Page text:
# [FOM] free logic

Rob Arthan rda at lemma-one.com
Mon Oct 26 17:08:25 EDT 2015

> On 26 Oct 2015, at 07:36, Mitchell Spector <spector at alum.mit.edu> wrote:
>
> I think you're right, Mario.  Instead of taking "x > y" to abbreviate "NOT(x <= y)", we should take it to abbreviate "(x is defined) & (y is defined) & NOT(x <= y)".  If we do that, everything works nicely.

This also falls out in the wash if (working with set theory with \in as the only non-logical symbol)
you take "x > y” to abbreviate "(x, y) \in (>)”.

This free logic approach to undefined terms is not unknown in computer science:
it was adopted in the Z notation (https://en.wikipedia.org/wiki/Z_notation) in the late 80s (http://spivey.oriel.ox.ac.uk/~mike/zrm/). Many years later the ISO standard for Z allowed
other approaches (primarily to support people, like me, who wanted to implement efficient
and usable mechanized proof tools for the language).

After many years of working with Z using the standard convention of first-order logic
whereby undefined terms have an undefined value (so 1/0 = 2/0 is unprovable),
I have been heavily involved over the last 8 years or so with a project that makes
extensive use of Z and follows the original convention. My view is that it still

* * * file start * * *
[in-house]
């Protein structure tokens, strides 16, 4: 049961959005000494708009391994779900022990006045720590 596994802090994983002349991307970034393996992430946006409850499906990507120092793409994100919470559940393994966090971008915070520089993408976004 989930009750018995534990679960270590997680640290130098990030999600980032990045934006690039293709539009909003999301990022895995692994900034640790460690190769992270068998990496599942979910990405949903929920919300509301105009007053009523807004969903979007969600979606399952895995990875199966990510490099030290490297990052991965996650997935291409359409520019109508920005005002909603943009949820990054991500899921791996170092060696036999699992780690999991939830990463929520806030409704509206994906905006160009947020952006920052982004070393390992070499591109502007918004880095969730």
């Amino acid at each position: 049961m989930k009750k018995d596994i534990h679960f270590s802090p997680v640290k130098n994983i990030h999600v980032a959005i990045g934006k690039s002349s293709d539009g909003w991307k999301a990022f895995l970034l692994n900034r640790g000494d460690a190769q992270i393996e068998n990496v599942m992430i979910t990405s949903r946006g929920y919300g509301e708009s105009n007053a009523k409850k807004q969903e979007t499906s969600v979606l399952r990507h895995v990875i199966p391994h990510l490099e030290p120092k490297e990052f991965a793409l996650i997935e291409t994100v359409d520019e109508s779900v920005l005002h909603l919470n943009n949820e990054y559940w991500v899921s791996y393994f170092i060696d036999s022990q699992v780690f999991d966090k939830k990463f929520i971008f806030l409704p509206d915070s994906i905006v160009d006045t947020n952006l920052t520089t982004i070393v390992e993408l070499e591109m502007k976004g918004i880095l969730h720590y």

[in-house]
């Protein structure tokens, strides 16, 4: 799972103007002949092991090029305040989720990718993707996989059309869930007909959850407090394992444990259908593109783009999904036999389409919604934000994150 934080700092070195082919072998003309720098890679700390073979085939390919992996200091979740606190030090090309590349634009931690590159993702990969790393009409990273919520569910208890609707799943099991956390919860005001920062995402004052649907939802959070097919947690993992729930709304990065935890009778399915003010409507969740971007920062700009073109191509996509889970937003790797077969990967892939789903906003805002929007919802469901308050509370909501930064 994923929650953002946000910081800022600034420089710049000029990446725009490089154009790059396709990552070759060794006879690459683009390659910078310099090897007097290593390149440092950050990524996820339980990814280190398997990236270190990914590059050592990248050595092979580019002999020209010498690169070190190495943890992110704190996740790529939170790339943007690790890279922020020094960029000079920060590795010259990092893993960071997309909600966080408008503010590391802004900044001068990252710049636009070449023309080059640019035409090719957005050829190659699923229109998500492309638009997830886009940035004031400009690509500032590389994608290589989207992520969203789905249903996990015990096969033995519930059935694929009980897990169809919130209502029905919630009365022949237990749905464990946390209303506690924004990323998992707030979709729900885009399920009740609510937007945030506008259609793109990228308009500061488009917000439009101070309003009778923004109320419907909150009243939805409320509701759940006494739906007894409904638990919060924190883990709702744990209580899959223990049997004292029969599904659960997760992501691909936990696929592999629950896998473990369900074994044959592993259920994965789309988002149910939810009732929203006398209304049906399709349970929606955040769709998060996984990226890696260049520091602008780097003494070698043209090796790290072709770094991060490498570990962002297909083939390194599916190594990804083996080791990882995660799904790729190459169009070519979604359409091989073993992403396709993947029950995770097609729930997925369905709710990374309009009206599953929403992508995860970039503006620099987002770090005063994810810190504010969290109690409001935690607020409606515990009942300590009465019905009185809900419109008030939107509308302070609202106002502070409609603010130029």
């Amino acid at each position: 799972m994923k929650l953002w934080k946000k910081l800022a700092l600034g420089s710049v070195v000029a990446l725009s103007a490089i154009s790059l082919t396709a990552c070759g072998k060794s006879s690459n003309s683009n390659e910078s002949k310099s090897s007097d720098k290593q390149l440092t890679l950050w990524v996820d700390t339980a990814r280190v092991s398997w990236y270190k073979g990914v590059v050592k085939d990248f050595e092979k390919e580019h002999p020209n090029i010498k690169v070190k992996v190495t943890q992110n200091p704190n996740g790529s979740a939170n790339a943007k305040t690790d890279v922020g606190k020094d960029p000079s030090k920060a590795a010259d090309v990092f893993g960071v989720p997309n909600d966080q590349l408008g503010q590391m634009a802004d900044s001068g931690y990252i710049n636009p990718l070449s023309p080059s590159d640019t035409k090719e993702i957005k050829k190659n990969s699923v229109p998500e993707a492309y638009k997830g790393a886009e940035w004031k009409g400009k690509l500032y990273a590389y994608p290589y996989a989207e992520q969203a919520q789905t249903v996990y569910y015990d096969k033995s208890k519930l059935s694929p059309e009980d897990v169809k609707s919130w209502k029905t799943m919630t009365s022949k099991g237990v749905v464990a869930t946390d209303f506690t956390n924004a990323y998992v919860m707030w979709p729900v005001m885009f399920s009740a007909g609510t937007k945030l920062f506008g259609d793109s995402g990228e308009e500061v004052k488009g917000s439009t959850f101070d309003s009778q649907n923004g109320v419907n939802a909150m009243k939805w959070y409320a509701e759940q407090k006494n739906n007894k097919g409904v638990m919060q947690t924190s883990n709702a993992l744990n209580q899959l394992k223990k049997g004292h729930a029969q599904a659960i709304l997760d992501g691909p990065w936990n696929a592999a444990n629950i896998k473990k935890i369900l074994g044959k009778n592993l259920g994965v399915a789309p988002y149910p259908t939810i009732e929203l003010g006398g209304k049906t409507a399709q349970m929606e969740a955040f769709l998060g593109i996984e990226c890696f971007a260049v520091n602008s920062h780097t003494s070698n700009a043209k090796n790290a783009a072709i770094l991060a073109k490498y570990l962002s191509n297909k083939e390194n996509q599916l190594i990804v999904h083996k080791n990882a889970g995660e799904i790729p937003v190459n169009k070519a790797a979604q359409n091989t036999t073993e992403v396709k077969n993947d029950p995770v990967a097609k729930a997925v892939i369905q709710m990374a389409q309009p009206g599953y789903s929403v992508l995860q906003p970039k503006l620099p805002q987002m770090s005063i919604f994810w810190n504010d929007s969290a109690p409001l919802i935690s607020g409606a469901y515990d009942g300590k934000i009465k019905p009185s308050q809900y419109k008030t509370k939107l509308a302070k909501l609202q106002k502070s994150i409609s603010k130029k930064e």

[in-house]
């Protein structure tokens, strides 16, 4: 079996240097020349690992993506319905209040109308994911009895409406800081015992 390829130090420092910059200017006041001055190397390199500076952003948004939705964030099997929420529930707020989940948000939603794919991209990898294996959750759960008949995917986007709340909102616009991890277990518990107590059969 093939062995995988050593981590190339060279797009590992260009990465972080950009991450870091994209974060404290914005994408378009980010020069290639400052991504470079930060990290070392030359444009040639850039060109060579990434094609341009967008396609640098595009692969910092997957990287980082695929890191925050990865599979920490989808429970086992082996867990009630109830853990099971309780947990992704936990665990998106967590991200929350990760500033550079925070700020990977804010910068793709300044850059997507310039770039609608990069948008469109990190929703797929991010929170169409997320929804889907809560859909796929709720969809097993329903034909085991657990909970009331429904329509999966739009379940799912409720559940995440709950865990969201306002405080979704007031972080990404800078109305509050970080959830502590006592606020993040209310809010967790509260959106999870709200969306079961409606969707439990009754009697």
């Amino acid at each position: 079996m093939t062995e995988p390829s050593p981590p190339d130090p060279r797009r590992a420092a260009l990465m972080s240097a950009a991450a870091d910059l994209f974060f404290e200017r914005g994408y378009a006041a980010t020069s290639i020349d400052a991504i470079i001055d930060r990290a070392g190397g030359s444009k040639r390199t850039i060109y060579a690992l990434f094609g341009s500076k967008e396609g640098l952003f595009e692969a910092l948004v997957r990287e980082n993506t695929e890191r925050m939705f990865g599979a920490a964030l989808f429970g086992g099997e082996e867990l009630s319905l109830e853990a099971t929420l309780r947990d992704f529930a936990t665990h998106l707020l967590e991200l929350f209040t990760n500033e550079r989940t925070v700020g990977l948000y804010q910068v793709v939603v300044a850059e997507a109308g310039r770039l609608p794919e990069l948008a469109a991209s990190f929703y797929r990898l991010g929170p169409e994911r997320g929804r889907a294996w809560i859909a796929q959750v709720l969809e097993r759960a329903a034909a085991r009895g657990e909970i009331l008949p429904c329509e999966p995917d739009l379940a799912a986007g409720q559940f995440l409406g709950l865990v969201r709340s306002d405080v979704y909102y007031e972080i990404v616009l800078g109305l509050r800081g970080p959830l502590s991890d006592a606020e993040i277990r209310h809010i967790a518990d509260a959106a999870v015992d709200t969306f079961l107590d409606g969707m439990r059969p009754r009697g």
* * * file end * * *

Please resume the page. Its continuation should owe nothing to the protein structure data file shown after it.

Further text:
feels like a cunning trick which has a tendency to backfire: I prefer to write
formalisations that are explicit about the conditions necessary to make expressions
denote what they are meant to.

The most obvious place where it backfires is that "x > y” and “\lnot x \le y”
don’t mean the same thing, which people find surprising. More subtly, it is
often not very robust against changes in a formalisation as one’s ideas develop:
e.g., a formula like  “x = 1/y” originally used in a context where y
is known to be non-zero automatically becomes false if the constraints
on the context are relaxed, but that may well not be what you really want.
Finally, it requires what someone (Fred Brooks?) called the "language lawyers”
to be brought in to pontificate on arcana like “{x | x = 1/0 \lor x = 2} = {1/0, 2}”
which depend on the fine details of how the language designers have chosen to
define the set display construct.

Regards,

Rob.